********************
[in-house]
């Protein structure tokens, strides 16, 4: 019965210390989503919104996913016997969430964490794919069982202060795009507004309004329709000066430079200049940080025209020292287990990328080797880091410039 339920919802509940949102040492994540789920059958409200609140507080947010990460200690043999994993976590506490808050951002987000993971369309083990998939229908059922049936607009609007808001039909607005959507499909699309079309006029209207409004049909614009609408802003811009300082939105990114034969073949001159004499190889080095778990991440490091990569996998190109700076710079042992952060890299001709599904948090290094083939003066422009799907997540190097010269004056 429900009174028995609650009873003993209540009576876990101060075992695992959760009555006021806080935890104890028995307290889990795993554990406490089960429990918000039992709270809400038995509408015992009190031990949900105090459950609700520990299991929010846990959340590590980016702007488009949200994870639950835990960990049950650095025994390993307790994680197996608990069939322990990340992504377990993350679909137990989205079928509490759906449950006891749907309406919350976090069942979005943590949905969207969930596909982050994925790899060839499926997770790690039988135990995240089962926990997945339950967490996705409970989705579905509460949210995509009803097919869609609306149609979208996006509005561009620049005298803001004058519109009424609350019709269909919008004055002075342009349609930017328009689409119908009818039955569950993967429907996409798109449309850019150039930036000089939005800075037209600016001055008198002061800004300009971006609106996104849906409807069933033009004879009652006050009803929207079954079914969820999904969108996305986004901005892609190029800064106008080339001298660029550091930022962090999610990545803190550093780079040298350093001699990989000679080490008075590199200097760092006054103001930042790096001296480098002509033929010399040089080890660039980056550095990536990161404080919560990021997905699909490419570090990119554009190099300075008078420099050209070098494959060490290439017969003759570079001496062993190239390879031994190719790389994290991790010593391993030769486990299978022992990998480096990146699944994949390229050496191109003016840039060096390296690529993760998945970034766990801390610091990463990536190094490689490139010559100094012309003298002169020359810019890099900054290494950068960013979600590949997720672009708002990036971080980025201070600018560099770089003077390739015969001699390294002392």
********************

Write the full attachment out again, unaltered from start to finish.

[in-house]
């Protein structure tokens, strides 16, 4: 019965210390989503919104996913016997969430964490794919069982202060795009507004309004329709000066430079200049940080025209020292287990990328080797880091410039 339920919802509940949102040492994540789920059958409200609140507080947010990460200690043999994993976590506490808050951002987000993971369309083990998939229908059922049936607009609007808001039909607005959507499909699309079309006029209207409004049909614009609408802003811009300082939105990114034969073949001159004499190889080095778990991440490091990569996998190109700076710079042992952060890299001709599904948090290094083939003066422009799907997540190097010269004056 429900009174028995609650009873003993209540009576876990101060075992695992959760009555006021806080935890104890028995307290889990795993554990406490089960429990918000039992709270809400038995509408015992009190031990949900105090459950609700520990299991929010846990959340590590980016702007488009949200994870639950835990960990049950650095025994390993307790994680197996608990069939322990990340992504377990993350679909137990989205079928509490759906449950006891749907309406919350976090069942979005943590949905969207969930596909982050994925790899060839499926997770790690039988135990995240089962926990997945339950967490996705409970989705579905509460949210995509009803097919869609609306149609979208996006509005561009620049005298803001004058519109009424609350019709269909919008004055002075342009349609930017328009689409119908009818039955569950993967429907996409798109449309850019150039930036000089939005800075037209600016001055008198002061800004300009971006609106996104849906409807069933033009004879009652006050009803929207079954079914969820999904969108996305986004901005892609190029800064106008080339001298660029550091930022962090999610990545803190550093780079040298350093001699990989000679080490008075590199200097760092006054103001930042790096001296480098002509033929010399040089080890660039980056550095990536990161404080919560990021997905699909490419570090990119554009190099300075008078420099050209070098494959060490290439017969003759570079001496062993190239390879031994190719790389994290991790010593391993030769486990299978022992990998480096990146699944994949390229050496191109003016840039060096390296690529993760998945970034766990801390610091990463990536190094490689490139010559100094012309003298002169020359810019890099900054290494950068960013979600590949997720672009708002990036971080980025201070600018560099770089003077390739015969001699390294002392």